SeaWorld Announces It's Ending Killer Whale Shows at SeaWorld San Diego


SeaWorld Parks & Entertainment announced Monday it is phasing out its famous killer whale shows at the San Diego location, marking the amusement park operator's biggest change to date amid years-long condemnation of its treatment of captive orcas.

Killer whale shows will end at SeaWorld San Diego in 2016; in place of them, SeaWorld will host a conservation-themed exhibit that displays whales in a more "natural" setting, the San Diego Union-Tribune reported.

In documents posted to the company's website, there was no mention of the status of the shows at the two other SeaWorld parks in San Antonio and Orlando, nor did company spokesman Fred Jacobs offer any such details when asked by Mic

SeaWorld's latest move is just another indication of the impact of the 2013 documentary Blackfish, which investigated the company's treatment of its whales in light of three deaths caused by a captive orca named Tilikum, and incited outrage among audiences. 


Experts on marine biology are generally in agreement that keeping the large, highly intelligent orcas in captivity is cruel to the animals and is detrimental to their physical and mental health. SeaWorld shot back, saying the documentary was misleading and insisted its animals enjoy a high quality of life.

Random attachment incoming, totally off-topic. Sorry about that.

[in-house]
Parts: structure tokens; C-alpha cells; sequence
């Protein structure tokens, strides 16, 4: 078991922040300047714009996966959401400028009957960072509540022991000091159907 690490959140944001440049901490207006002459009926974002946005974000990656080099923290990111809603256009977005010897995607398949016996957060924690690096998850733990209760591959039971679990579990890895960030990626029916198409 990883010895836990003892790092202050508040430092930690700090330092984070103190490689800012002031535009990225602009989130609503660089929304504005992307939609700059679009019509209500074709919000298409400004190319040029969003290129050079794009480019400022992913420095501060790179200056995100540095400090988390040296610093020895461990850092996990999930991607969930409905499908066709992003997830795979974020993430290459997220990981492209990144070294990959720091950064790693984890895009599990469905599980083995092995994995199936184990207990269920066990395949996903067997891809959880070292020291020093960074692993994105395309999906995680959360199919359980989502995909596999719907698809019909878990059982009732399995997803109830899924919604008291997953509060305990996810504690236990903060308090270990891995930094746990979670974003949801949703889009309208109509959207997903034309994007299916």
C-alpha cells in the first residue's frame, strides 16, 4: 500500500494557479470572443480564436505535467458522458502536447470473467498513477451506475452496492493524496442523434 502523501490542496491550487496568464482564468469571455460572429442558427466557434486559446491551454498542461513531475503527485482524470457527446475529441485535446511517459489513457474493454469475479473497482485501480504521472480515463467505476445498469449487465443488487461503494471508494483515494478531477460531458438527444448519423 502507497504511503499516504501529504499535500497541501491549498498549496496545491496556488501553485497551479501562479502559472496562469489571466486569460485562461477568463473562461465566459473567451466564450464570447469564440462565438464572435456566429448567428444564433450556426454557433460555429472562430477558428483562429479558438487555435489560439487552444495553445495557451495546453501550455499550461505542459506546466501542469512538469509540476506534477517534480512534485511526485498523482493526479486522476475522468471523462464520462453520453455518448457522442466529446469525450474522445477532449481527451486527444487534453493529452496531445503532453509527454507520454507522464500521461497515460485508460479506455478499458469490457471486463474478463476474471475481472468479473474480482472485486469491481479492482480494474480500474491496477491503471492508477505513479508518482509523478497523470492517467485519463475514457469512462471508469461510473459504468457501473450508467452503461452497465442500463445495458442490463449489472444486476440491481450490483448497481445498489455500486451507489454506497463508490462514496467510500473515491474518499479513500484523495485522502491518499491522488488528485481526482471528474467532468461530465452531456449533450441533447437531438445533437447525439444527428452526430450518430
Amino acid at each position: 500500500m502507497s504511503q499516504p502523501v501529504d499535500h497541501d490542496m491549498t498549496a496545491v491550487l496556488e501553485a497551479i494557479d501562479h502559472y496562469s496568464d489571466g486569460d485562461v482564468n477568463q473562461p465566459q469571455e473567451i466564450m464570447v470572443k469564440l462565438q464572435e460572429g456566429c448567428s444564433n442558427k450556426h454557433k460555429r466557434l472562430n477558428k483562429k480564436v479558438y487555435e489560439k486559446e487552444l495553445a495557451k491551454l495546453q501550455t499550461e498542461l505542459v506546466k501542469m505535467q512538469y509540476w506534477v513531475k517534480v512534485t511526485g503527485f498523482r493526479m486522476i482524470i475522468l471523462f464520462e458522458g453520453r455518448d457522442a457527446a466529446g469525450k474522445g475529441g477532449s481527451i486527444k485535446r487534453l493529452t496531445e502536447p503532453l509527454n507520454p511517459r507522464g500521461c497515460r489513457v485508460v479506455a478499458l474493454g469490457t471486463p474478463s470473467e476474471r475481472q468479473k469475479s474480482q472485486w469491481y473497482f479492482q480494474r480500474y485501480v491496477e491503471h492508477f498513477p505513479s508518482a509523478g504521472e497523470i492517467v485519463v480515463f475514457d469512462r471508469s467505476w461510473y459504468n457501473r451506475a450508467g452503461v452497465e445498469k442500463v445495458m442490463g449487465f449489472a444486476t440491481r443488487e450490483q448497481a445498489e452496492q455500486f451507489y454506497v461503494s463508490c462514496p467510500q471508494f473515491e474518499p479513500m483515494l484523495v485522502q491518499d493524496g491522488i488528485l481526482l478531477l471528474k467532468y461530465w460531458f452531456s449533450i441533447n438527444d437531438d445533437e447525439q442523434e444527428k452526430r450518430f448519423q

Two years after the documentary came out, the company's revenues dropped precipitously, with CNN Money reporting stock shares in SeaWorld declined by a staggering 45% between 2014 and 2015.

Democratic California Rep. Adam Schiff said Friday he would propose federal laws banning the "breeding, wild capture and import or export of killer whales for the purposes of public display," according to the Orlando Sentinel. In a statement issued to the newspaper, Shiff said the "evidence is very strong that the psychological and physical harm done to these magnificent animals far outweighs any benefits reaped from their display."

In October, the California Coastal Commission ruled SeaWorld could only proceed with a $100 million project to more than triple the size of its orca tanks in San Diego, if it agreed to stop breeding the 11 whales held there.

SeaWorld launched a public relations blitz back in 2010, with its "SeaWorld Cares" campaign. The company encourages visitors to the campaign website to submit questions about the park's treatment of its animals. SeaWorld also produced a series of television spots purporting to set the record straight on the issues. 

While the changes may signal the beginning of the end for the current incarnation of SeaWorld's orca program, the Guardian reported Friday that SeaWorld's existing orca stock is expected to survive for decades.

Other companies facing criticism over their treatment of animals have also made significant changes. In March, Ringling Bros. and Barnum & Bailey Circus announced plans to end the use of captive elephants in performances.

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